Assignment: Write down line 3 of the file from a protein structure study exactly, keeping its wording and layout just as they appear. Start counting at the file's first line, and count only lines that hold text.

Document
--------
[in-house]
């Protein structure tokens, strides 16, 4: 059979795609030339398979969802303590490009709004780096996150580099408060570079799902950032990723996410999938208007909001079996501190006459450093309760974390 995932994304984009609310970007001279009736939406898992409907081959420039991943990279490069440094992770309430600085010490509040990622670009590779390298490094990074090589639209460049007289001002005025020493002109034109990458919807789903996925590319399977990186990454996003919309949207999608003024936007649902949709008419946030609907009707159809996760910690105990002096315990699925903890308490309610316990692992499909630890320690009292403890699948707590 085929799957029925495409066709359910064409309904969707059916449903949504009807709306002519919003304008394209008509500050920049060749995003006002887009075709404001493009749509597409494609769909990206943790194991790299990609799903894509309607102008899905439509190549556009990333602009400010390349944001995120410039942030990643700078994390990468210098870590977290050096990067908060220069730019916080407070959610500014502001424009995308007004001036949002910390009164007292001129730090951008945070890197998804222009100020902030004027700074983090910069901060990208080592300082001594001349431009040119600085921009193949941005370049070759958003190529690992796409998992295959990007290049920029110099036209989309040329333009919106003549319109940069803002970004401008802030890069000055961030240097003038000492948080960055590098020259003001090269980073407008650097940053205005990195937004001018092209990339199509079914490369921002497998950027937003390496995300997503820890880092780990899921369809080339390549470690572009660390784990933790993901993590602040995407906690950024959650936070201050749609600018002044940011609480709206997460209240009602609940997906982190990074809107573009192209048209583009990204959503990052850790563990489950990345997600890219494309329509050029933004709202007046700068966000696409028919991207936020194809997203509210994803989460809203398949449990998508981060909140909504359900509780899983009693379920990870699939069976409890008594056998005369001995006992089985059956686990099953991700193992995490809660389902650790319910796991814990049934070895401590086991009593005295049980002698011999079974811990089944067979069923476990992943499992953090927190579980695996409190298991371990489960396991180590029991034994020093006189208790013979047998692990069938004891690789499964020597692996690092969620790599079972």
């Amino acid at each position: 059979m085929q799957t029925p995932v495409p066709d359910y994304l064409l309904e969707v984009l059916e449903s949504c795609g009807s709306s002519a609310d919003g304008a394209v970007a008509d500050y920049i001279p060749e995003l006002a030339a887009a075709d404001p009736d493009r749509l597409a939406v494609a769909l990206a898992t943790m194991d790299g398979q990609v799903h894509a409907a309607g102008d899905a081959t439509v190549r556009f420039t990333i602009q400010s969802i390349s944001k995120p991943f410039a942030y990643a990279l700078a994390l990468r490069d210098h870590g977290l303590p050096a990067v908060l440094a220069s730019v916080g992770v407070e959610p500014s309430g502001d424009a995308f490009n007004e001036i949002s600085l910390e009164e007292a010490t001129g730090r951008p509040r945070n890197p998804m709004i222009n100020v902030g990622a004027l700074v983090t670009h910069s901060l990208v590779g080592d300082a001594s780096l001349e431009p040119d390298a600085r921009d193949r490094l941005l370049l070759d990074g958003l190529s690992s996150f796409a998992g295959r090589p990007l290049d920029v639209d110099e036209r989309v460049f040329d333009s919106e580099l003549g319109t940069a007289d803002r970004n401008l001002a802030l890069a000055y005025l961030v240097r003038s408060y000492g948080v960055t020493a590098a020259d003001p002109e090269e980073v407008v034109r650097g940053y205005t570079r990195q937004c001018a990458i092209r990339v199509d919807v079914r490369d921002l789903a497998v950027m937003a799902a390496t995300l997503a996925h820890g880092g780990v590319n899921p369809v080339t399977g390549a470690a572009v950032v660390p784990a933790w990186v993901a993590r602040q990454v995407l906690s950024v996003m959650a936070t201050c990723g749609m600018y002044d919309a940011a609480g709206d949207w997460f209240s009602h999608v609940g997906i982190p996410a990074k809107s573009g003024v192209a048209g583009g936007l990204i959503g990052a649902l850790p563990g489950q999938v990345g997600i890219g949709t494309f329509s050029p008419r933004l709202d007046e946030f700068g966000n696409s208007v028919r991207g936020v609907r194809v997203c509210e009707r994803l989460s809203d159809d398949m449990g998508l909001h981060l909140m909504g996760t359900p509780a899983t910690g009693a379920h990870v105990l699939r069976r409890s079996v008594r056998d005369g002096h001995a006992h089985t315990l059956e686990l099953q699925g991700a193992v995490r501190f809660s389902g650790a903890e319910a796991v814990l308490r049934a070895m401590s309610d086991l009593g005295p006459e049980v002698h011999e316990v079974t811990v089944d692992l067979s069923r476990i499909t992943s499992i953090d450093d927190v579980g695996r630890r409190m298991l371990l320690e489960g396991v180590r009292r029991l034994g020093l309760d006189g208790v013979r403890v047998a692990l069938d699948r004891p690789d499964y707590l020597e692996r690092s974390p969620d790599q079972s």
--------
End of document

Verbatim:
């Amino acid at each position: 059979m085929q799957t029925p995932v495409p066709d359910y994304l064409l309904e969707v984009l059916e449903s949504c795609g009807s709306s002519a609310d919003g304008a394209v970007a008509d500050y920049i001279p060749e995003l006002a030339a887009a075709d404001p009736d493009r749509l597409a939406v494609a769909l990206a898992t943790m194991d790299g398979q990609v799903h894509a409907a309607g102008d899905a081959t439509v190549r556009f420039t990333i602009q400010s969802i390349s944001k995120p991943f410039a942030y990643a990279l700078a994390l990468r490069d210098h870590g977290l303590p050096a990067v908060l440094a220069s730019v916080g992770v407070e959610p500014s309430g502001d424009a995308f490009n007004e001036i949002s600085l910390e009164e007292a010490t001129g730090r951008p509040r945070n890197p998804m709004i222009n100020v902030g990622a004027l700074v983090t670009h910069s901060l990208v590779g080592d300082a001594s780096l001349e431009p040119d390298a600085r921009d193949r490094l941005l370049l070759d990074g958003l190529s690992s996150f796409a998992g295959r090589p990007l290049d920029v639209d110099e036209r989309v460049f040329d333009s919106e580099l003549g319109t940069a007289d803002r970004n401008l001002a802030l890069a000055y005025l961030v240097r003038s408060y000492g948080v960055t020493a590098a020259d003001p002109e090269e980073v407008v034109r650097g940053y205005t570079r990195q937004c001018a990458i092209r990339v199509d919807v079914r490369d921002l789903a497998v950027m937003a799902a390496t995300l997503a996925h820890g880092g780990v590319n899921p369809v080339t399977g390549a470690a572009v950032v660390p784990a933790w990186v993901a993590r602040q990454v995407l906690s950024v996003m959650a936070t201050c990723g749609m600018y002044d919309a940011a609480g709206d949207w997460f209240s009602h999608v609940g997906i982190p996410a990074k809107s573009g003024v192209a048209g583009g936007l990204i959503g990052a649902l850790p563990g489950q999938v990345g997600i890219g949709t494309f329509s050029p008419r933004l709202d007046e946030f700068g966000n696409s208007v028919r991207g936020v609907r194809v997203c509210e009707r994803l989460s809203d159809d398949m449990g998508l909001h981060l909140m909504g996760t359900p509780a899983t910690g009693a379920h990870v105990l699939r069976r409890s079996v008594r056998d005369g002096h001995a006992h089985t315990l059956e686990l099953q699925g991700a193992v995490r501190f809660s389902g650790a903890e319910a796991v814990l308490r049934a070895m401590s309610d086991l009593g005295p006459e049980v002698h011999e316990v079974t811990v089944d692992l067979s069923r476990i499909t992943s499992i953090d450093d927190v579980g695996r630890r409190m298991l371990l320690e489960g396991v180590r009292r029991l034994g020093l309760d006189g208790v013979r403890v047998a692990l069938d699948r004891p690789d499964y707590l020597e692996r690092s974390p969620d790599q079972s």